Award presentation by Michael Brown

A false dichotomy plagues American medical schools. The dichotomy states that basic scientists make discoveries and physicians apply discoveries to patients.  This year’s Lasker Awards expose the fallacy of this dichotomy.  The Basic Award goes to three physicians and the Clinical Award goes to three basic scientists. The physicians discovered a fundamental property of nature, and the basic scientists translated discoveries into a cure for a fatal liver disease.

The Basic Award recognizes three physicians who discovered the universal mechanism by which animals respond to a deficiency of oxygen.  The three doctors are Gregg Semenza of Johns Hopkins, Peter Ratcliffe of Oxford and William Kaelin of Harvard. 

Our cells use oxygen much like a fireplace does—oxygen combines with carbon to release energy. Cells cannot store oxygen.  They require a constant supply.  When deprived of oxygen, brain and heart cells die within minutes.  The result is a stroke or a heart attack.  The body needs to sense oxygen deficiency and to correct it.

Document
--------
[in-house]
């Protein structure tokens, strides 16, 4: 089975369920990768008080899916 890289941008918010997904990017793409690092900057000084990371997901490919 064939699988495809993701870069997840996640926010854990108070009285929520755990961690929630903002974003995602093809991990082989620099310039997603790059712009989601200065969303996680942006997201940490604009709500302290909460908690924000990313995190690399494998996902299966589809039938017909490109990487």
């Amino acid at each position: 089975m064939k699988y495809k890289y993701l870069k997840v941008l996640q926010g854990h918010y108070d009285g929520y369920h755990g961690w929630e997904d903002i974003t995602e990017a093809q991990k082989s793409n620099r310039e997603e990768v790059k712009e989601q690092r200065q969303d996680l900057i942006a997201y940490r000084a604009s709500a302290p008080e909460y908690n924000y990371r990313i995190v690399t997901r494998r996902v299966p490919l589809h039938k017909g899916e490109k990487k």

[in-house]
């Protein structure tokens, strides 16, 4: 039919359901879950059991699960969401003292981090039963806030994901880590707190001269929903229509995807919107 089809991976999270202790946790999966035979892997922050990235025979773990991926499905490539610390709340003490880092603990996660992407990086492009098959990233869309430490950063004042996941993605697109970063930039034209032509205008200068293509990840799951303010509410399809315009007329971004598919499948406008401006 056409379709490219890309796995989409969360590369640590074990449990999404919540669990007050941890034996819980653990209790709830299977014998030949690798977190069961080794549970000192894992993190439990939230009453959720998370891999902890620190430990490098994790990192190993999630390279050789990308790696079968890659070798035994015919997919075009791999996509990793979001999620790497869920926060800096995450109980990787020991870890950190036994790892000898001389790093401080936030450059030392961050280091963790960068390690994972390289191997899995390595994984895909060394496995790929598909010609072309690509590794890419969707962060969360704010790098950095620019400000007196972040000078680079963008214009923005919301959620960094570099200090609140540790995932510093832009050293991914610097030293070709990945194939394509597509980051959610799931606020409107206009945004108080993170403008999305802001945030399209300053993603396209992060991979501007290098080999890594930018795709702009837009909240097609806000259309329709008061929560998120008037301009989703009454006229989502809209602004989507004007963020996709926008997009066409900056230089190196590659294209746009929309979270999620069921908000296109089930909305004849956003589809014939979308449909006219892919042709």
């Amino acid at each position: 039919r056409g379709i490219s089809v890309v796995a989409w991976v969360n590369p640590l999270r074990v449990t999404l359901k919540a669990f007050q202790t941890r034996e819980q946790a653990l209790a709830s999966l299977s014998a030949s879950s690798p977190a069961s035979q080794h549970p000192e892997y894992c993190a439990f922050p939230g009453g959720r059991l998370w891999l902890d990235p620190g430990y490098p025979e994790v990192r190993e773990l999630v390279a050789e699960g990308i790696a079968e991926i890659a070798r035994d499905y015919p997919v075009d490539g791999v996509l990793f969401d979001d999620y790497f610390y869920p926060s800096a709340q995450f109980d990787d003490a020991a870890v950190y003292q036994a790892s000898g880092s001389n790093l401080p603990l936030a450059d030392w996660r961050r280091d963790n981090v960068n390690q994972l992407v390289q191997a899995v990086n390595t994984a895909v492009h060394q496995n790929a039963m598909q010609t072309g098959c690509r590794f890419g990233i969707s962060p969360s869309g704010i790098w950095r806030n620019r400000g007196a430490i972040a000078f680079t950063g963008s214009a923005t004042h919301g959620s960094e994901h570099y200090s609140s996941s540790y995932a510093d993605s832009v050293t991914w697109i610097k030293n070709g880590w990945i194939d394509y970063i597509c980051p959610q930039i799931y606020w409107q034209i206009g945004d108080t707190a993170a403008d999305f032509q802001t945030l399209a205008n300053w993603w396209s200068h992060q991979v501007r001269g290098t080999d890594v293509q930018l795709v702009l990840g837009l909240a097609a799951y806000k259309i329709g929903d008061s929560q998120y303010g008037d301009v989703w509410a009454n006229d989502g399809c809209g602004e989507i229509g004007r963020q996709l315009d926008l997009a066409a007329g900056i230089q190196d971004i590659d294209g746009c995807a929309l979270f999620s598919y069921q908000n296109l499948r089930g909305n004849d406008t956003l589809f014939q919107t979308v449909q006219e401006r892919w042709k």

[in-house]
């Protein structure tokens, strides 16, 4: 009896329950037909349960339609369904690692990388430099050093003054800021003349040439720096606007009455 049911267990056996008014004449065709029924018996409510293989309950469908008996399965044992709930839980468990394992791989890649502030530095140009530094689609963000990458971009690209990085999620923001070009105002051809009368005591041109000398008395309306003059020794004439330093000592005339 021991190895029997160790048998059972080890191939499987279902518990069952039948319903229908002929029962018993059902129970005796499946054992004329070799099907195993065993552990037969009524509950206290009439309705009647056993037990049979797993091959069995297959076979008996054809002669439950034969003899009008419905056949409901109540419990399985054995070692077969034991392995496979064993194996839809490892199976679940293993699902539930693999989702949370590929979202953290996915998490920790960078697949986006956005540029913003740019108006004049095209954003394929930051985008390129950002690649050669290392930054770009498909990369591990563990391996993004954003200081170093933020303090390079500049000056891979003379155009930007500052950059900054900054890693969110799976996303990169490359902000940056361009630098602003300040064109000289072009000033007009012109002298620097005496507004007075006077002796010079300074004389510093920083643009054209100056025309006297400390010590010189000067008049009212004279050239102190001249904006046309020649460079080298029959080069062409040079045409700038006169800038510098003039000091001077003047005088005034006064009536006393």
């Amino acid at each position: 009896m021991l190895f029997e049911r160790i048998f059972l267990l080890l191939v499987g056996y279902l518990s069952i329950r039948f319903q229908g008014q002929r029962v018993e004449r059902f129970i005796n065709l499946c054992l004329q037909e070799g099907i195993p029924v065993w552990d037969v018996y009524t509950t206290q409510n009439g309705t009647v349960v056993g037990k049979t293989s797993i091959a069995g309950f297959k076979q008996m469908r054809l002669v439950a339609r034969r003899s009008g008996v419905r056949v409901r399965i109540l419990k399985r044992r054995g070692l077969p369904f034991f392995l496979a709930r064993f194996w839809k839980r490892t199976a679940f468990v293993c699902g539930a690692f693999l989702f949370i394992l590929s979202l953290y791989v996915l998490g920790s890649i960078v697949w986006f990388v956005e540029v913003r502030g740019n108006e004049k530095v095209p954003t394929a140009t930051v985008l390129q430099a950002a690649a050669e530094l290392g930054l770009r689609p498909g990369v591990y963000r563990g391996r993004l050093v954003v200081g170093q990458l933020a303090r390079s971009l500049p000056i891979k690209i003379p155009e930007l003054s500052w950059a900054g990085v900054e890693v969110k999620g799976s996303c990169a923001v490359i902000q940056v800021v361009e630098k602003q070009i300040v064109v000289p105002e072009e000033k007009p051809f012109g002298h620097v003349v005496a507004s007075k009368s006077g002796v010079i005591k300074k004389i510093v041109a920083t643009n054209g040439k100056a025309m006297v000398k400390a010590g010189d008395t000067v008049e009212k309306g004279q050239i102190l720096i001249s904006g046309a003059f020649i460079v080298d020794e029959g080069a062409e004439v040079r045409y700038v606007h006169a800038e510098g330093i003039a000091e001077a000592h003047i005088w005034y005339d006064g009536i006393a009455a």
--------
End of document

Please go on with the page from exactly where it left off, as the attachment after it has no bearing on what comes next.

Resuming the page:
Cell Interview

Acceptance Remarks, 2016 Lasker Awards Ceremony

I grew up during the space race, so science and engineering were celebrated and supported throughout my childhood and our household had toys that fostered curiosity and creativity, including a microscope and chemistry sets.

In high school, I attended an NSF-sponsored summer program for 32 mathematically gifted students that changed my life.   I was delighted to learn that I wasn’t the least gifted of the 32 but I certainly had, due to my abysmal study habits, the lowest grades.  I learned that school was more fun when I was challenged, that it is really helpful to be surrounded by people who are smarter than you are, and that I, too, could get good grades if I actually did my homework.